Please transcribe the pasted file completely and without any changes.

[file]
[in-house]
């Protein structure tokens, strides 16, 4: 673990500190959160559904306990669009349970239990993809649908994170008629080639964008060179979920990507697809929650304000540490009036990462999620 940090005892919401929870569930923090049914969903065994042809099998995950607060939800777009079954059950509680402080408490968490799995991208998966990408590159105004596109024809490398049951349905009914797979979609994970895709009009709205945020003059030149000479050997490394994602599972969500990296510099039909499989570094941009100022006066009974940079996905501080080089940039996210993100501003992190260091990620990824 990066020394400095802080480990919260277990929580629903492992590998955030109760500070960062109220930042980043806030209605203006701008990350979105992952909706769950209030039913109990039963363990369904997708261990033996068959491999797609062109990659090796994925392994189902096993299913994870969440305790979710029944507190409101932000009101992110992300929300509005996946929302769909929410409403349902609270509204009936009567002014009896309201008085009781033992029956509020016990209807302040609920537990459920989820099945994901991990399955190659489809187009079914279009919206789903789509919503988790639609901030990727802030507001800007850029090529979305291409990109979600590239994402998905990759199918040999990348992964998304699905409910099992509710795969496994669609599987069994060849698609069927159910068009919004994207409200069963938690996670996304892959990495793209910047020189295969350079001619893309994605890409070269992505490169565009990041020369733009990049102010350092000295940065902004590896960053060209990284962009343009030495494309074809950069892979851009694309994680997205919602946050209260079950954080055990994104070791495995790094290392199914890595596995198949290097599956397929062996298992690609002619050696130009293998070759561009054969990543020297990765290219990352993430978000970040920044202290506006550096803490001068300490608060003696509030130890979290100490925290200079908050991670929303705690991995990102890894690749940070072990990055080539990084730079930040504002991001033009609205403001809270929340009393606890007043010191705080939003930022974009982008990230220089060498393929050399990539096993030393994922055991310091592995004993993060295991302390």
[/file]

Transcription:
[in-house]
């Protein structure tokens, strides 16, 4: 673990500190959160559904306990669009349970239990993809649908994170008629080639964008060179979920990507697809929650304000540490009036990462999620 940090005892919401929870569930923090049914969903065994042809099998995950607060939800777009079954059950509680402080408490968490799995991208998966990408590159105004596109024809490398049951349905009914797979979609994970895709009009709205945020003059030149000479050997490394994602599972969500990296510099039909499989570094941009100022006066009974940079996905501080080089940039996210993100501003992190260091990620990824 990066020394400095802080480990919260277990929580629903492992590998955030109760500070960062109220930042980043806030209605203006701008990350979105992952909706769950209030039913109990039963363990369904997708261990033996068959491999797609062109990659090796994925392994189902096993299913994870969440305790979710029944507190409101932000009101992110992300929300509005996946929302769909929410409403349902609270509204009936009567002014009896309201008085009781033992029956509020016990209807302040609920537990459920989820099945994901991990399955190659489809187009079914279009919206789903789509919503988790639609901030990727802030507001800007850029090529979305291409990109979600590239994402998905990759199918040999990348992964998304699905409910099992509710795969496994669609599987069994060849698609069927159910068009919004994207409200069963938690996670996304892959990495793209910047020189295969350079001619893309994605890409070269992505490169565009990041020369733009990049102010350092000295940065902004590896960053060209990284962009343009030495494309074809950069892979851009694309994680997205919602946050209260079950954080055990994104070791495995790094290392199914890595596995198949290097599956397929062996298992690609002619050696130009293998070759561009054969990543020297990765290219990352993430978000970040920044202290506006550096803490001068300490608060003696509030130890979290100490925290200079908050991670929303705690991995990102890894690749940070072990990055080539990084730079930040504002991001033009609205403001809270929340009393606890007043010191705080939003930022974009982008990230220089060498393929050399990539096993030393994922055991310091592995004993993060295991302390």